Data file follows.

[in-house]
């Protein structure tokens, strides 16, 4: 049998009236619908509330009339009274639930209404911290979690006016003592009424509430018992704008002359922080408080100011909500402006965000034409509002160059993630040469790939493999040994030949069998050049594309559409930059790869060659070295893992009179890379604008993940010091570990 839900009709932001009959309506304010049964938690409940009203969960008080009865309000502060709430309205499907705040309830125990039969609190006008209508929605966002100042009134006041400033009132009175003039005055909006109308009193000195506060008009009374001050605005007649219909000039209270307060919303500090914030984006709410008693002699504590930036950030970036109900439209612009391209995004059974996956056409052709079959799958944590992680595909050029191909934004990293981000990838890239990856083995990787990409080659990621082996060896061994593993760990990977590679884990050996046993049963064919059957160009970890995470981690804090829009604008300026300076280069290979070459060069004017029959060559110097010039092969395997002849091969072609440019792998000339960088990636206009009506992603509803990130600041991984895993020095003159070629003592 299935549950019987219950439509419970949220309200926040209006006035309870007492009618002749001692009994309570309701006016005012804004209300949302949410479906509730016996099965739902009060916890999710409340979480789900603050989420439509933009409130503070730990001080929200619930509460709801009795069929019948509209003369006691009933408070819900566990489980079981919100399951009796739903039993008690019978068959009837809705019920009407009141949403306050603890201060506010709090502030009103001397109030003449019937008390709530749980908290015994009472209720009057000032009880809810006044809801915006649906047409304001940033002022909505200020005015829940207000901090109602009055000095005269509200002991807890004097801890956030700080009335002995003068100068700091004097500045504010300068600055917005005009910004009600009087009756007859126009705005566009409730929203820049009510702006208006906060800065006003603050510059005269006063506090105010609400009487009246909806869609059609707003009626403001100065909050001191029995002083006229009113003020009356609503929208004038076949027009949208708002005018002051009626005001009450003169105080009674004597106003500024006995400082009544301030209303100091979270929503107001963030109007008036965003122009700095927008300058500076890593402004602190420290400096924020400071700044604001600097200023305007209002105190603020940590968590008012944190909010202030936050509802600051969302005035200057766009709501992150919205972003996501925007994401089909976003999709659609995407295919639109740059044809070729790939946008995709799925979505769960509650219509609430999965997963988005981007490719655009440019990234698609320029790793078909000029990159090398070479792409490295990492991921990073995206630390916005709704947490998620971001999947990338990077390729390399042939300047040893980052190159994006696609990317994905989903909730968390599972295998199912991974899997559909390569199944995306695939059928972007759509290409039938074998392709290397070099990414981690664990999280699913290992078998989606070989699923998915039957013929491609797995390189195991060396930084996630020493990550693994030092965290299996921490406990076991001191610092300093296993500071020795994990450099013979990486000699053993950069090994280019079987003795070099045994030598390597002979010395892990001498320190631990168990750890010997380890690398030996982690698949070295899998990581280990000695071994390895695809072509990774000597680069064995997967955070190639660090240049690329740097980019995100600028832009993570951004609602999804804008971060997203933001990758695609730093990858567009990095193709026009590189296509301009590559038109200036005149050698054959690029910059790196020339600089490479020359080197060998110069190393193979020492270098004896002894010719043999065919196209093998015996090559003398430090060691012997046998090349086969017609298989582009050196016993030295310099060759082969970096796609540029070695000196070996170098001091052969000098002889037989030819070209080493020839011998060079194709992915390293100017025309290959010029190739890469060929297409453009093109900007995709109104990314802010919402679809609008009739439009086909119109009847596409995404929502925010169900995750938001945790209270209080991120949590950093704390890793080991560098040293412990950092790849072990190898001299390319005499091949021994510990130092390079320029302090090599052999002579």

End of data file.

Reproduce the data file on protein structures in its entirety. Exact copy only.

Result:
[in-house]
């Protein structure tokens, strides 16, 4: 049998009236619908509330009339009274639930209404911290979690006016003592009424509430018992704008002359922080408080100011909500402006965000034409509002160059993630040469790939493999040994030949069998050049594309559409930059790869060659070295893992009179890379604008993940010091570990 839900009709932001009959309506304010049964938690409940009203969960008080009865309000502060709430309205499907705040309830125990039969609190006008209508929605966002100042009134006041400033009132009175003039005055909006109308009193000195506060008009009374001050605005007649219909000039209270307060919303500090914030984006709410008693002699504590930036950030970036109900439209612009391209995004059974996956056409052709079959799958944590992680595909050029191909934004990293981000990838890239990856083995990787990409080659990621082996060896061994593993760990990977590679884990050996046993049963064919059957160009970890995470981690804090829009604008300026300076280069290979070459060069004017029959060559110097010039092969395997002849091969072609440019792998000339960088990636206009009506992603509803990130600041991984895993020095003159070629003592 299935549950019987219950439509419970949220309200926040209006006035309870007492009618002749001692009994309570309701006016005012804004209300949302949410479906509730016996099965739902009060916890999710409340979480789900603050989420439509933009409130503070730990001080929200619930509460709801009795069929019948509209003369006691009933408070819900566990489980079981919100399951009796739903039993008690019978068959009837809705019920009407009141949403306050603890201060506010709090502030009103001397109030003449019937008390709530749980908290015994009472209720009057000032009880809810006044809801915006649906047409304001940033002022909505200020005015829940207000901090109602009055000095005269509200002991807890004097801890956030700080009335002995003068100068700091004097500045504010300068600055917005005009910004009600009087009756007859126009705005566009409730929203820049009510702006208006906060800065006003603050510059005269006063506090105010609400009487009246909806869609059609707003009626403001100065909050001191029995002083006229009113003020009356609503929208004038076949027009949208708002005018002051009626005001009450003169105080009674004597106003500024006995400082009544301030209303100091979270929503107001963030109007008036965003122009700095927008300058500076890593402004602190420290400096924020400071700044604001600097200023305007209002105190603020940590968590008012944190909010202030936050509802600051969302005035200057766009709501992150919205972003996501925007994401089909976003999709659609995407295919639109740059044809070729790939946008995709799925979505769960509650219509609430999965997963988005981007490719655009440019990234698609320029790793078909000029990159090398070479792409490295990492991921990073995206630390916005709704947490998620971001999947990338990077390729390399042939300047040893980052190159994006696609990317994905989903909730968390599972295998199912991974899997559909390569199944995306695939059928972007759509290409039938074998392709290397070099990414981690664990999280699913290992078998989606070989699923998915039957013929491609797995390189195991060396930084996630020493990550693994030092965290299996921490406990076991001191610092300093296993500071020795994990450099013979990486000699053993950069090994280019079987003795070099045994030598390597002979010395892990001498320190631990168990750890010997380890690398030996982690698949070295899998990581280990000695071994390895695809072509990774000597680069064995997967955070190639660090240049690329740097980019995100600028832009993570951004609602999804804008971060997203933001990758695609730093990858567009990095193709026009590189296509301009590559038109200036005149050698054959690029910059790196020339600089490479020359080197060998110069190393193979020492270098004896002894010719043999065919196209093998015996090559003398430090060691012997046998090349086969017609298989582009050196016993030295310099060759082969970096796609540029070695000196070996170098001091052969000098002889037989030819070209080493020839011998060079194709992915390293100017025309290959010029190739890469060929297409453009093109900007995709109104990314802010919402679809609008009739439009086909119109009847596409995404929502925010169900995750938001945790209270209080991120949590950093704390890793080991560098040293412990950092790849072990190898001299390319005499091949021994510990130092390079320029302090090599052999002579």